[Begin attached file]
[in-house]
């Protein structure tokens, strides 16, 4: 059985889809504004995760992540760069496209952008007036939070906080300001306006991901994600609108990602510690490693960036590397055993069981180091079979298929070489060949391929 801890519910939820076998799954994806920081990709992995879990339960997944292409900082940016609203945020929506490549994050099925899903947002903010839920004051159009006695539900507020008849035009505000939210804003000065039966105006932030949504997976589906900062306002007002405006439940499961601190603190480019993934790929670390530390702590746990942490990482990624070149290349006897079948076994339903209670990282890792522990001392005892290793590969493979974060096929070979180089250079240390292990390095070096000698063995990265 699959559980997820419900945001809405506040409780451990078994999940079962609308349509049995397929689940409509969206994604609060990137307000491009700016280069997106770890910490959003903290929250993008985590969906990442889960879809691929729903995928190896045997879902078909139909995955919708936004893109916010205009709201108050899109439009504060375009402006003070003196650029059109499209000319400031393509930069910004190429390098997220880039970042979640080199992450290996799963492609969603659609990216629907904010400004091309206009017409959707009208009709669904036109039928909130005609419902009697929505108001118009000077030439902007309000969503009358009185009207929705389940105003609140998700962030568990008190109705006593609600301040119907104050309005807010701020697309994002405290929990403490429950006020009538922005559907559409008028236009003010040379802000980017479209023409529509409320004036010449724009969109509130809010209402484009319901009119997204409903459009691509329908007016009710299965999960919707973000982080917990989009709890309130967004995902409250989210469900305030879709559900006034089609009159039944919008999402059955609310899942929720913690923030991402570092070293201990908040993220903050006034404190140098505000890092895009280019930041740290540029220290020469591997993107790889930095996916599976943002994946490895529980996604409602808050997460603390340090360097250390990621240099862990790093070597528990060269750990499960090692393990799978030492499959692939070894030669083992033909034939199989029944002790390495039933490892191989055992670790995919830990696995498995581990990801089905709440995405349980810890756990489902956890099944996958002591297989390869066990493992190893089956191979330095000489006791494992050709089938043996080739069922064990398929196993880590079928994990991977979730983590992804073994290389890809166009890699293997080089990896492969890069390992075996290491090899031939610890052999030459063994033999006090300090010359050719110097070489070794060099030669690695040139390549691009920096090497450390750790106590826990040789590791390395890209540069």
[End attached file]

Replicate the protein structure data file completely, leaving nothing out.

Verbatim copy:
[in-house]
């Protein structure tokens, strides 16, 4: 059985889809504004995760992540760069496209952008007036939070906080300001306006991901994600609108990602510690490693960036590397055993069981180091079979298929070489060949391929 801890519910939820076998799954994806920081990709992995879990339960997944292409900082940016609203945020929506490549994050099925899903947002903010839920004051159009006695539900507020008849035009505000939210804003000065039966105006932030949504997976589906900062306002007002405006439940499961601190603190480019993934790929670390530390702590746990942490990482990624070149290349006897079948076994339903209670990282890792522990001392005892290793590969493979974060096929070979180089250079240390292990390095070096000698063995990265 699959559980997820419900945001809405506040409780451990078994999940079962609308349509049995397929689940409509969206994604609060990137307000491009700016280069997106770890910490959003903290929250993008985590969906990442889960879809691929729903995928190896045997879902078909139909995955919708936004893109916010205009709201108050899109439009504060375009402006003070003196650029059109499209000319400031393509930069910004190429390098997220880039970042979640080199992450290996799963492609969603659609990216629907904010400004091309206009017409959707009208009709669904036109039928909130005609419902009697929505108001118009000077030439902007309000969503009358009185009207929705389940105003609140998700962030568990008190109705006593609600301040119907104050309005807010701020697309994002405290929990403490429950006020009538922005559907559409008028236009003010040379802000980017479209023409529509409320004036010449724009969109509130809010209402484009319901009119997204409903459009691509329908007016009710299965999960919707973000982080917990989009709890309130967004995902409250989210469900305030879709559900006034089609009159039944919008999402059955609310899942929720913690923030991402570092070293201990908040993220903050006034404190140098505000890092895009280019930041740290540029220290020469591997993107790889930095996916599976943002994946490895529980996604409602808050997460603390340090360097250390990621240099862990790093070597528990060269750990499960090692393990799978030492499959692939070894030669083992033909034939199989029944002790390495039933490892191989055992670790995919830990696995498995581990990801089905709440995405349980810890756990489902956890099944996958002591297989390869066990493992190893089956191979330095000489006791494992050709089938043996080739069922064990398929196993880590079928994990991977979730983590992804073994290389890809166009890699293997080089990896492969890069390992075996290491090899031939610890052999030459063994033999006090300090010359050719110097070489070794060099030669690695040139390549691009920096090497450390750790106590826990040789590791390395890209540069």